Renault today announced a new six-year strategy dubbed Renault 2016 – Drive the Change. A typically naff marketing-led title, but there’s some interesting detail on CEO Carlos Ghosn’s vision for Renault between now and 2016. Like how he wants to build 1.5 million electric cars in the next five years. How he’ll integrate Renault more closely with Nissans and Mercs. And how he’s putting the emphasis back on design and technology.
The plan is designed to secure Renault’s position as one of Europe’s biggest car makers – and spells out how Ghosn plans to increase sales to more than 3 million vehicles annually by 2013, generating at least €2 billion cash flow. He’s also gunning for a 5% margin by then.
Here’s how they’re hoping to do it:
• A wider product range. Renault and Dacia will sell 48 model ranges by 2016, compared with 40 in 2010 and 30 in 2005
• Sharing technologies across the Renault-Nissan Alliance, and the partnership with Daimler. By 2014, 80% of new models will be on shared platforms, increasing efficiencies
• Focus on establishing Renault as Europe’s dominant EV manufacturer. On top of three new cars arriving in 2011 (Fluence ZE, Kangoo ZE and Twizy), the Zoe arrives in 2012 and ‘a complete EV range’ will follow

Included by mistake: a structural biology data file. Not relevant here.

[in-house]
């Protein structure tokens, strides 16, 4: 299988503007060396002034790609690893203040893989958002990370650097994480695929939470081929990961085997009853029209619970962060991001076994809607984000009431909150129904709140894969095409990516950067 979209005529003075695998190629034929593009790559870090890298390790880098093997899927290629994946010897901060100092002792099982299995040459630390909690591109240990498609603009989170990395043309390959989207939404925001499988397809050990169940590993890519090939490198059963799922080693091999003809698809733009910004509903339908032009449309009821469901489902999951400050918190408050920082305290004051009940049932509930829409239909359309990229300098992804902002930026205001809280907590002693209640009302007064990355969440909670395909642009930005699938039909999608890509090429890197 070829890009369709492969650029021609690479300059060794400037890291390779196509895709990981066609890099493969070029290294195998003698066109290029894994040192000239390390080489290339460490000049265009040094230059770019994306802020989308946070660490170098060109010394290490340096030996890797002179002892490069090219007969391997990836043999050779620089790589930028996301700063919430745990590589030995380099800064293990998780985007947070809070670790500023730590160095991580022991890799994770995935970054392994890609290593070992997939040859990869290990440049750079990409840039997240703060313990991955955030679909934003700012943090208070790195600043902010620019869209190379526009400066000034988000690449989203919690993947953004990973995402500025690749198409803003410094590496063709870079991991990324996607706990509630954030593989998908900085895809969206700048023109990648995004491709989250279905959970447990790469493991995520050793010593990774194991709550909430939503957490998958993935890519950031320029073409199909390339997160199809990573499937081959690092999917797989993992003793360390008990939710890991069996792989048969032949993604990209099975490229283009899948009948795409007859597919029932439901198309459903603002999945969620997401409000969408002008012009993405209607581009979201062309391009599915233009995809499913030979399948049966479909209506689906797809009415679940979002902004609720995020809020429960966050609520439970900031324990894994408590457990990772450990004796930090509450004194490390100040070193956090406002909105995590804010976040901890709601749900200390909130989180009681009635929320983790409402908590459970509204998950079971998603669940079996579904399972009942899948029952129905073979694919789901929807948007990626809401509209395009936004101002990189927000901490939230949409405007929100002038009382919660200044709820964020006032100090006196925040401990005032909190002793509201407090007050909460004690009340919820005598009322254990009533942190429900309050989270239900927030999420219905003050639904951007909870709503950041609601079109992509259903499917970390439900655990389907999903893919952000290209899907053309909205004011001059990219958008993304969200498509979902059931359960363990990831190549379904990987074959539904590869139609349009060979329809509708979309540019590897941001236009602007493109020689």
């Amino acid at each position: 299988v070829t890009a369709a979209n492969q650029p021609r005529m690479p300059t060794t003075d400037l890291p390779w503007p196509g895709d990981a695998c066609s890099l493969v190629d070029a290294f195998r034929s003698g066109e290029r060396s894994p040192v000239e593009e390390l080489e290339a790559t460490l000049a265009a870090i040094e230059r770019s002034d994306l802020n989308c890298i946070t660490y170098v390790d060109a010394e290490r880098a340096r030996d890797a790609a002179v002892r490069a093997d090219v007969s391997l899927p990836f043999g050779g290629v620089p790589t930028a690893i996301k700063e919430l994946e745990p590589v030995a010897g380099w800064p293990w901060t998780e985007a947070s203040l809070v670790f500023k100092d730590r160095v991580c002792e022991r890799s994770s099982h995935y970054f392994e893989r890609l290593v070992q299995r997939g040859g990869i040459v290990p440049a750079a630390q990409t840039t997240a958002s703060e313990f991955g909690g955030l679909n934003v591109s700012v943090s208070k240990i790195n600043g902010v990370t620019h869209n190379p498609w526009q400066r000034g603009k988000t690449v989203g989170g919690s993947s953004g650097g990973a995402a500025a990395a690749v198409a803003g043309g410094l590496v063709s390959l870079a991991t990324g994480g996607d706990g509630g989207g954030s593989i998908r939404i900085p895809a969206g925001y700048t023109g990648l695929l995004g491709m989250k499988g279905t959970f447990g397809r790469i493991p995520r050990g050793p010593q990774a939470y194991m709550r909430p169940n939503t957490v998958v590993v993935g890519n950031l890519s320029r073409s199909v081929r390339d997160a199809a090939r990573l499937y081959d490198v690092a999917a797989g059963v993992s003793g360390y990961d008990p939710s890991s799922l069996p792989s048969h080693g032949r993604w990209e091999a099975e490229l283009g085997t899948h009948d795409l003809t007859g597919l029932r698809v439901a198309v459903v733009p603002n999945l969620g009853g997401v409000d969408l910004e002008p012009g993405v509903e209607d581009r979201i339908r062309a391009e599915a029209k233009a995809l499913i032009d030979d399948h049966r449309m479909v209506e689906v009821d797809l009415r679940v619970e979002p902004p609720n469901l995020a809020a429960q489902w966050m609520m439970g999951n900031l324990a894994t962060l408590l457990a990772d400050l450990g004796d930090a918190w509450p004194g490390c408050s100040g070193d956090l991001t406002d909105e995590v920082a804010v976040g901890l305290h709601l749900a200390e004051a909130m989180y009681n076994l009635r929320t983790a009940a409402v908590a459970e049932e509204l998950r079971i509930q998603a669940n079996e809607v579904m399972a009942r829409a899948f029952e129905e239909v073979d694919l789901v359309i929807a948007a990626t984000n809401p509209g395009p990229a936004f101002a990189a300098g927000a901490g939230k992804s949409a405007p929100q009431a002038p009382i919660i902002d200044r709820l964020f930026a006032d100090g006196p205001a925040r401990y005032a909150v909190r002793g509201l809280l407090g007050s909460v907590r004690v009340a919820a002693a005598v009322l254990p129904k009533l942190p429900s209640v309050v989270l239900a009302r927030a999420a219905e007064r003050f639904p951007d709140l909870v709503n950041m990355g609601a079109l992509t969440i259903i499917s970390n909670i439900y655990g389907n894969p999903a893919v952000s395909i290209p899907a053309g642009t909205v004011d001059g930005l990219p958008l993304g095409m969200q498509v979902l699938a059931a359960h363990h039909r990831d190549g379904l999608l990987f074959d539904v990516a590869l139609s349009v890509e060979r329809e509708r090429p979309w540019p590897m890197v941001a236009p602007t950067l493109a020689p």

• Renault and Nissan will have 1.5 million EVs on the road worldwide by 2016
• From 2015, the Alliance will have capacity to build 500,000 battery cars a year
• Continued petrol and diesel development, combined with electric cars, will drop Renault’s group CO2 emissions from today’s 137g/km to 120g/km by 2013 and below 100g/km from 2016
• Continuing dominance in the van market (Renault has been CV leader in Europe for 13 years)
• Improving quality across the group; Renault claims warranty costs tumbled 57% between 2006 and 2010
• Refreshed design language ushered in by Dutch design chief Laurens van den Acker. The 2010 DeZir concept is a stylistic marker, the 2011 Twingo and 2012 Clio will be the first production cars to showcase the new design – with an ‘emphasis on warmth and sensuality’
• New manufacturing processes will cut the direct cost of building cars by 4% a year
• Outside of Europe, the focus will be on Renault’s strong territories of Brazil, India and Russia
Under Carlos Ghosn’s ambitious new plan, he hopes to keep the momentum up which saw him bring together Renault and Nissan – two disparate manufacturing groups, let us not forget – successfully a decade ago. The lustre rubbed off during the recession, but he hopes that Renault 2016 – Drive the Change will put the company back on track.
He should be helped by the group’s own forecast that car sales globally will grow 6% in 2011. Ghosn now just has to hope that betting the farm on electric vehicles won’t come back and bite him on the behind.
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